Following an exhaustive enquiry 2006-8, the Independent Reconfiguration Panel (IRP) issued six rulings to ensure that full services were maintained at the HGH. Point 2 stipulated that 'The IRP does not support the Oxford Radcliffe Hospital's proposals to reconfigure services in paediatrics, obstetrics, gynaecology and the special care baby unit (SCBU) at Horton Hospital. The IRP does not consider that they will provide an accessible or improved service to the people of north Oxfordshire and surrounding areas'.

A recent statement by Andrew Stevens, Director of Planning and Information for the Oxford University Hospitals Foundation Trust (OUHFT), confirmed 'that the recent permanent appointment of two obstetrician consultants demonstrated an OUHFT commitment to continue the obstetrics service and the same commitment applies to the paediatrics service'.

Keep the Horton General Chairman, Keith Strangwood, welcomed the statement, remarking, "In principle absolutely nothing has changed since the IRP report. However the population is rapidly expanding, house building is booming and there is more traffic to clog up the route from Banbury to the Oxford hospitals. It is vital that our services are maintained for the people of Banburyshire to access with relative ease. Apart from anything else there is a widely acknowledged, acute, shortage of midwives. How does Dr Richards intend to staff these midwife led units?"


Over four months ago, upon news that major road works were to be undertaken on the Banbury side of Oxford with both the Wolvercote and Cutteslowe roundabouts affected, KTHG commented "... this news does not bode well for the paramedics and ambulance drivers who will undoubtedly be put under additional stress due to the traffic congestion."

Since then South Central Ambulance Services have been in the news on numerous occasions. Last month the Oxford Mail revealed CAS was struggling to fill 300 paramedic vacancies as well as 150 other frontline staff and had resorted to recruiting in Poland and Australia as well as the UK. In recent days it was announced that SCAS could face a £1m fine over its poor performance.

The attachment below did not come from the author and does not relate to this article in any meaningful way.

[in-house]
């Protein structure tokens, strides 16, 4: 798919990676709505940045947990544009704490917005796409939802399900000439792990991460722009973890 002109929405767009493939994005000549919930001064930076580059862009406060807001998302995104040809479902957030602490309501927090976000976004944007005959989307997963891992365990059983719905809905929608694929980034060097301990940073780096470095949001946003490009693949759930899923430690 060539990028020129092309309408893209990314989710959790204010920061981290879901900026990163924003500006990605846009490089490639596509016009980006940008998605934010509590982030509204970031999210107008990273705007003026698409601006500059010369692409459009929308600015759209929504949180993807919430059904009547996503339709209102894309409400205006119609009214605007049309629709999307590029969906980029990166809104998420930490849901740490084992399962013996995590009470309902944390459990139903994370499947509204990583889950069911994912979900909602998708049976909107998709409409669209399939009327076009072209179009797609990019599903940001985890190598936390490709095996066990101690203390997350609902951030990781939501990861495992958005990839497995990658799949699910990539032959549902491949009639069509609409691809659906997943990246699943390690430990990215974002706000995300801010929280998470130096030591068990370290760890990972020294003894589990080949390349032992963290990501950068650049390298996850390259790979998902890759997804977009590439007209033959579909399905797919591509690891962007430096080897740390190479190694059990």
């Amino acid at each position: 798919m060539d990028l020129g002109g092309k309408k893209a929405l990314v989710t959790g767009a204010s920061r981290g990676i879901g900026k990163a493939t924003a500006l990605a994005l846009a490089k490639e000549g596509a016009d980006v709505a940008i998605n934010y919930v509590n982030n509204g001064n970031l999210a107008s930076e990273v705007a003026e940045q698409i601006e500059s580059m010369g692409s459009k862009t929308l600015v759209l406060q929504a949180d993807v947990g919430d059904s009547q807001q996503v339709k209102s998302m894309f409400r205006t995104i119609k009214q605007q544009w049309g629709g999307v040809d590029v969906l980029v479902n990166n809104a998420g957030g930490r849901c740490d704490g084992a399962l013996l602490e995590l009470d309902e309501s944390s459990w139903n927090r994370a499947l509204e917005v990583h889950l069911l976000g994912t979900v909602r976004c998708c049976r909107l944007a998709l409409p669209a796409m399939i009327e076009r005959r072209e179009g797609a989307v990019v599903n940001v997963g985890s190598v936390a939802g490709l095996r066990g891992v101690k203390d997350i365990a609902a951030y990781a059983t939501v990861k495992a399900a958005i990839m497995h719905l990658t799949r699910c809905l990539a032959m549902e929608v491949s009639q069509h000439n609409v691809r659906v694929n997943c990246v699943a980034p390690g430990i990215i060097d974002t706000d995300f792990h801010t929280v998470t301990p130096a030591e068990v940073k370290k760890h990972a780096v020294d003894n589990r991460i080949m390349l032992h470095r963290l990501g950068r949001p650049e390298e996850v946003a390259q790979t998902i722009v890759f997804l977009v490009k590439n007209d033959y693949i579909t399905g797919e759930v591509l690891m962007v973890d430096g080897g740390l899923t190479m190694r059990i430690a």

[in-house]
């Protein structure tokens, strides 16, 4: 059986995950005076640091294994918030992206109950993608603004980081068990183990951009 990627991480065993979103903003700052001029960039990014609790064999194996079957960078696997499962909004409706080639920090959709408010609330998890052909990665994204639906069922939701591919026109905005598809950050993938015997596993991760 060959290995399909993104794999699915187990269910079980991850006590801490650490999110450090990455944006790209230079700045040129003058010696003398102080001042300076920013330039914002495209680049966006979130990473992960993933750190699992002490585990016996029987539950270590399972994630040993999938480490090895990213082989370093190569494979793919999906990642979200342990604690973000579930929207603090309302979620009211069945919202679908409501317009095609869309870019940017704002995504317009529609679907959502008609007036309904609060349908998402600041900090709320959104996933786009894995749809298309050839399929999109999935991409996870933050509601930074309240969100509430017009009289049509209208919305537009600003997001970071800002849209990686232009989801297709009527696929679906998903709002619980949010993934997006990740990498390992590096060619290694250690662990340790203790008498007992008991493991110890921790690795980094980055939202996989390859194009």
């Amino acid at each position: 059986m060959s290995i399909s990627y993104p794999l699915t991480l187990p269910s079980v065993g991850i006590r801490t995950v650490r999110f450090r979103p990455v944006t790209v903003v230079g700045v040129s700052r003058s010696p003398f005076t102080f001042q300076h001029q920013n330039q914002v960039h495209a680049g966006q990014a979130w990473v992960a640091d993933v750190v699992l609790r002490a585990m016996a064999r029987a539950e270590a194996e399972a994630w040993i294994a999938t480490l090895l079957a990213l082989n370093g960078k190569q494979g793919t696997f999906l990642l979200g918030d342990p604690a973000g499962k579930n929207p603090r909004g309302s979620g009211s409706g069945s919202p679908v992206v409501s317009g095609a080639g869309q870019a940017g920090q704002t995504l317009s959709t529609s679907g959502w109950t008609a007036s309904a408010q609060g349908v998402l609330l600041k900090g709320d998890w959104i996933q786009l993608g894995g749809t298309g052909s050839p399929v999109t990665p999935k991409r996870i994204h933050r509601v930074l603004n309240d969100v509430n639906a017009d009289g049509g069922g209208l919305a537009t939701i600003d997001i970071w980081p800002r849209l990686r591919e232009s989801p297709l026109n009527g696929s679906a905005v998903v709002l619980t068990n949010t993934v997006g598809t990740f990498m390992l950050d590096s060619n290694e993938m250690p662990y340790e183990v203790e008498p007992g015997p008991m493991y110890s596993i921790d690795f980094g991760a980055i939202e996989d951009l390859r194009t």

KTHG has every sympathy with these men and women on the front line. Since many inpatient services have been removed from the Horton General Hospital, Banburyshire patients rely heavily on SCAS to transport them to the Oxford hospitals.

The most recent withdrawal of inpatient beds is on E ward, which previously provided overnight accommodation for women who had undergone mastectomies, gynaecological procedures etc. The 'official line' from the OUHFT is that this is a temporary measure to counter the demands of bed blockers and winter emergencies.


Regarding the rumours that E-ward is to close; it now appears that the change of use of E Ward to daytime only is part of the recently published plan for dealing with Delayed Transfers of Care (patients medically fit to leave hospital but unable to do so for lack of social care arrangements.)

KTHG has concerns about some aspects of this plan, in particular the future care of patients currently looked after overnight in E Ward and will be pursuing these concerns at the meeting of the Community Partnership Network on 8th December (Bodicote House 09.30am, open to the public)


Following a recent meeting at the Horton hospital, organised and chaired by local MP Victoria Prentis, and attended by:

Victoria Prentis, MP for Banbury
Keith Strangwood, Chair Keep the Horton General
Peter Fisher, retired Consultant, Keep the Horton General
Charlotte Bird, Press ∧ Publicity, Keep the Horton General
Bruno Holthof, Chief Executive Oxford University Foundation Trust
Stuart Bell, Chief Executive Oxford Health